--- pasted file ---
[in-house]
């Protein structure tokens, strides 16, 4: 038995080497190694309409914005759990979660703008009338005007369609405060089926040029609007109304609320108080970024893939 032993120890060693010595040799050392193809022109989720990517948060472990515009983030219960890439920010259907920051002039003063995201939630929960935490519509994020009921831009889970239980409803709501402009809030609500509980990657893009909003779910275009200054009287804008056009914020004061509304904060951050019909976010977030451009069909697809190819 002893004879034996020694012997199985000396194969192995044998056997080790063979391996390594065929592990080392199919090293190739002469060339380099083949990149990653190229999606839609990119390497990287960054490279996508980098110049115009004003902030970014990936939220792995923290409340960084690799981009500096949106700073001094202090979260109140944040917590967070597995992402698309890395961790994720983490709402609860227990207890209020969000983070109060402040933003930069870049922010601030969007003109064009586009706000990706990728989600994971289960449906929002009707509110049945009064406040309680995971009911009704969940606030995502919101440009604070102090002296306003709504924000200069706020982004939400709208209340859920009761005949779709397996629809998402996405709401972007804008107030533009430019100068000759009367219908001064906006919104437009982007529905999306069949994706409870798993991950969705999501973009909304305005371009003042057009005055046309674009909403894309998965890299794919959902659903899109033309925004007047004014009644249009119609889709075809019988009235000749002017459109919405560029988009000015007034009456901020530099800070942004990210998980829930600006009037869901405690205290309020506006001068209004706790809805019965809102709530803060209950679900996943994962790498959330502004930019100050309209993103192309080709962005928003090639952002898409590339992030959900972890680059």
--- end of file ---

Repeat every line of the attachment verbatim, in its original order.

[in-house]
């Protein structure tokens, strides 16, 4: 038995080497190694309409914005759990979660703008009338005007369609405060089926040029609007109304609320108080970024893939 032993120890060693010595040799050392193809022109989720990517948060472990515009983030219960890439920010259907920051002039003063995201939630929960935490519509994020009921831009889970239980409803709501402009809030609500509980990657893009909003779910275009200054009287804008056009914020004061509304904060951050019909976010977030451009069909697809190819 002893004879034996020694012997199985000396194969192995044998056997080790063979391996390594065929592990080392199919090293190739002469060339380099083949990149990653190229999606839609990119390497990287960054490279996508980098110049115009004003902030970014990936939220792995923290409340960084690799981009500096949106700073001094202090979260109140944040917590967070597995992402698309890395961790994720983490709402609860227990207890209020969000983070109060402040933003930069870049922010601030969007003109064009586009706000990706990728989600994971289960449906929002009707509110049945009064406040309680995971009911009704969940606030995502919101440009604070102090002296306003709504924000200069706020982004939400709208209340859920009761005949779709397996629809998402996405709401972007804008107030533009430019100068000759009367219908001064906006919104437009982007529905999306069949994706409870798993991950969705999501973009909304305005371009003042057009005055046309674009909403894309998965890299794919959902659903899109033309925004007047004014009644249009119609889709075809019988009235000749002017459109919405560029988009000015007034009456901020530099800070942004990210998980829930600006009037869901405690205290309020506006001068209004706790809805019965809102709530803060209950679900996943994962790498959330502004930019100050309209993103192309080709962005928003090639952002898409590339992030959900972890680059």